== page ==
This tutorial will be about iteration in R. More specifically, I’ll focus on some functions of the purrr package. Feedback is welcomed. The dataset I will manipulate is from the week 22 of TidyTuesday and it’s called Wine Ratings. This dataset is very informative about types of wines and its origins as well as the respective prices and points attributed. Moreover, it’s very detailed in regard to critical reviews and information about critics.
In this post I’ll work with this dataset from Kaggle which is related to the number of suicides in several countries across many years. However, I won’t make any kind of inferential analysis about the data. My main goal is to make a tutorial about how to work with factors in R by showing the powerful tidyverse package called forcats. I will explore some variables that can be turned into factors and show you the main functions of forcats to help you wrangle data.
Welcome to the blog. In this new post I’ll do a short tutorial on how to work with strings in R. I’ll show you some of the main functions of the stringr package and the amazing power of the rebus package. The data frame I will be using is from the week 13 of TidyTuesday. This data frame seemed to be the perfect opportunity to build this tutorial given the importance of strings for its understanding.
Welcome to this new post about the Euro versus Dollar historical exchange rate since 1999 to the present day. This post will deal with dates, so I will use mainly the lubridate package and some of its most important functions. I will do my best to show you the power and simplicity of this truly magnificent tool within the R universe. Nevertheless, I won’t be restricted only to lubridate and will use some other packages to deal with this type of data.
In this post I will use two of the most popular clustering methods, hierarchical clustering and k-means clustering, to analyse a data frame related to the financial variables of some pharmaceutical companies. Clustering is an unsupervised learning technique where we segment the data and identify meaningful groups that have similar characteristics. In our case, the goal will be to find these groups within the pharmaceutical companies data. Like we did in the previous posts we will start by loading the required packages to our analysis.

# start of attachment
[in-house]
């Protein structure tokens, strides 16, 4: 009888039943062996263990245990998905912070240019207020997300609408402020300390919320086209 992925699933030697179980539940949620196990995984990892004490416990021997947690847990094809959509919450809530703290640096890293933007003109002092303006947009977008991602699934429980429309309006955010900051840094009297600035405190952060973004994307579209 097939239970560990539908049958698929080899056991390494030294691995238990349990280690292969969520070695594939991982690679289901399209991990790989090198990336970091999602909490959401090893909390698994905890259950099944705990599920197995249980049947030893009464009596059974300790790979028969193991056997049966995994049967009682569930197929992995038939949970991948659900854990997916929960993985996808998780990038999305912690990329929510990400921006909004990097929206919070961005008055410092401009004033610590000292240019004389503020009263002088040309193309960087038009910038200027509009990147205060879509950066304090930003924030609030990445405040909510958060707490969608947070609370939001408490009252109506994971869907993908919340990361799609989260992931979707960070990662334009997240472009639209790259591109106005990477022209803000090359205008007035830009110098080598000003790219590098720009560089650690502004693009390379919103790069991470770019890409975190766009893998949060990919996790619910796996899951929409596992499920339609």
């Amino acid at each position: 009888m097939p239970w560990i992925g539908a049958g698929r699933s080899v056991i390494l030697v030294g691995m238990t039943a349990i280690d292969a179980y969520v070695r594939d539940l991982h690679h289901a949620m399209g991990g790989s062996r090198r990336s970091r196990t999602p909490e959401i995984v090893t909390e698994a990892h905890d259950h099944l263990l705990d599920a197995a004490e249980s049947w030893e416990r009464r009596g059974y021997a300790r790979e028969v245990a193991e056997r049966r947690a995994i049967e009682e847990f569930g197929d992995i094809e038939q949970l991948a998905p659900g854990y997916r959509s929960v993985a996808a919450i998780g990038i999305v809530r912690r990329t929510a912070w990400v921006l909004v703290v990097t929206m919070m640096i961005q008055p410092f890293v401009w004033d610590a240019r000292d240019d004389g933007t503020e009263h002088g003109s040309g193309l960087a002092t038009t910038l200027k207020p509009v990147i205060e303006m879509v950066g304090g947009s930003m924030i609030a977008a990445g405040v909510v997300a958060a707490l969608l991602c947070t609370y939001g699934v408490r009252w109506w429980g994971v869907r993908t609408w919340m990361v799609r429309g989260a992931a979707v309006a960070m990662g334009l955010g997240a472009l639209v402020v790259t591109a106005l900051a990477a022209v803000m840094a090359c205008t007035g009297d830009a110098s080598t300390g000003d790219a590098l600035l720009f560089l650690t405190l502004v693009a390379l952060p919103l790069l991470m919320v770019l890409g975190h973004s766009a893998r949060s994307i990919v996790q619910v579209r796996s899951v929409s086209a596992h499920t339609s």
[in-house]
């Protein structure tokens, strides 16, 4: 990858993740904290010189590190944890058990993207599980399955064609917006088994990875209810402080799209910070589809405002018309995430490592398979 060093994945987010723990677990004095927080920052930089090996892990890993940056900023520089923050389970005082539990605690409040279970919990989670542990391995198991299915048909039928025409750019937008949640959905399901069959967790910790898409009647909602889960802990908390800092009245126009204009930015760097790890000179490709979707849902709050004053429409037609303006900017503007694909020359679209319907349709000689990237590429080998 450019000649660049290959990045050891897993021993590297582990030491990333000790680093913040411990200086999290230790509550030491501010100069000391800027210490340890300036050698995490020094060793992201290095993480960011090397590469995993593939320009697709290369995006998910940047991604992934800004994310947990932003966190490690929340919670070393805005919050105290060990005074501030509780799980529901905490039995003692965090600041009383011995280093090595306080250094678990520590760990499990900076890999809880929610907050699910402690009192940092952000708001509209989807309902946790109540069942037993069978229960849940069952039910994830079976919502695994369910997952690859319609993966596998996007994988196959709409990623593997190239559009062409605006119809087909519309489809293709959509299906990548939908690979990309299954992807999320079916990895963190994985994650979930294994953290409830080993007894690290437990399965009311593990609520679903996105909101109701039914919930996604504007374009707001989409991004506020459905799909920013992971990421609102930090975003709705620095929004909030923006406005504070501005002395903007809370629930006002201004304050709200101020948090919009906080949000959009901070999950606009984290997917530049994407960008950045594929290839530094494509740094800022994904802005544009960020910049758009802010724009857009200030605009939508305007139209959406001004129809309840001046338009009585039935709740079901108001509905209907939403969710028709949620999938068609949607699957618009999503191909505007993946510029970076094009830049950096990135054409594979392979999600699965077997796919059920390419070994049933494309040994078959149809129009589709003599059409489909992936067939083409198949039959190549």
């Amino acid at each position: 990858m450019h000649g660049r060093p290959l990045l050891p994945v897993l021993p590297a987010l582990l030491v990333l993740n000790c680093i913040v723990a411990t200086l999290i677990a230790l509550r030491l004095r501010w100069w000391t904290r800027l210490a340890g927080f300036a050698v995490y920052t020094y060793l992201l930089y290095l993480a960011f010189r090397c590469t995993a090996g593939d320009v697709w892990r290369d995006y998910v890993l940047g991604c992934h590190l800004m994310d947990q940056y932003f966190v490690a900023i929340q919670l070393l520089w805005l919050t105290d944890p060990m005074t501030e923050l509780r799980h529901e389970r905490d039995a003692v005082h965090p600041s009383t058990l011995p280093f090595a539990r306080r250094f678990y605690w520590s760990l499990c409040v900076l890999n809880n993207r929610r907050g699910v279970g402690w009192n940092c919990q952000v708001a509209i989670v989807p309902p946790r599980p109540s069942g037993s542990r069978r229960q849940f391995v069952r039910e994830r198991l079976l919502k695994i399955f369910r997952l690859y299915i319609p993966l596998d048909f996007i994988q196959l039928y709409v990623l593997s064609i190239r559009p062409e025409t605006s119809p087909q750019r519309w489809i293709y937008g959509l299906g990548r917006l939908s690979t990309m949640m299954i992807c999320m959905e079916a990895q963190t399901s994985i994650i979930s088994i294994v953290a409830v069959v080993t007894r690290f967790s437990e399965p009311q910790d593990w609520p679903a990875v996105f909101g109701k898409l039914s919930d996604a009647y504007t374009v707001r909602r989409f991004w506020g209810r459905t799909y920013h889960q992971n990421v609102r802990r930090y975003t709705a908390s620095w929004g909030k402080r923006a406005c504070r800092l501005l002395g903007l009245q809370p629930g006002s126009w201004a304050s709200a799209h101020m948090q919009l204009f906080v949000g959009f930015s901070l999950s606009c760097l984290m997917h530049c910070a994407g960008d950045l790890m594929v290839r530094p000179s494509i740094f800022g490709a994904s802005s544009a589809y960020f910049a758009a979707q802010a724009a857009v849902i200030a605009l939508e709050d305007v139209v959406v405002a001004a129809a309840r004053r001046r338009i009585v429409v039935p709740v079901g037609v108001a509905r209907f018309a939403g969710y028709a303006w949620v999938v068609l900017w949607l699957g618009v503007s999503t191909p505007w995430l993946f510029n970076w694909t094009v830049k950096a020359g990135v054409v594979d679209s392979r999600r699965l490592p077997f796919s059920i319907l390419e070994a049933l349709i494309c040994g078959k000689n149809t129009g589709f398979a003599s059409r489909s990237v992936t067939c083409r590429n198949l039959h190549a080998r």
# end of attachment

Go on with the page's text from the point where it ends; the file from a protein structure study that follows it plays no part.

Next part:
Welcome to a new exciting post! Today I have decided to bring you text mining applied to two of my favorite novels: Crime and Punishment by Dostoyevsky and Anna Karenina by Tolstoy. We will use mainly the incredible tidytext package developed by Julia Silge and David Robinson. You can read more about this package in the book of the same authors Text Mining with R: A Tidytext Approach. Let us start the analysis of “Crime and Punishment” and “Anna Karenina” by loading the required packages.
In this post, we will fit a multiple logistic regression model to predict the probability of a bank customer accepting a personal loan based on multiple variables to be described later. Logistic regression is a supervised learning algorithm were the independent variable has a qualitative nature. In this case, corresponding to the acceptance or rejection of a personal loan. This tutorial will build multiple logistic regression models and assess them.
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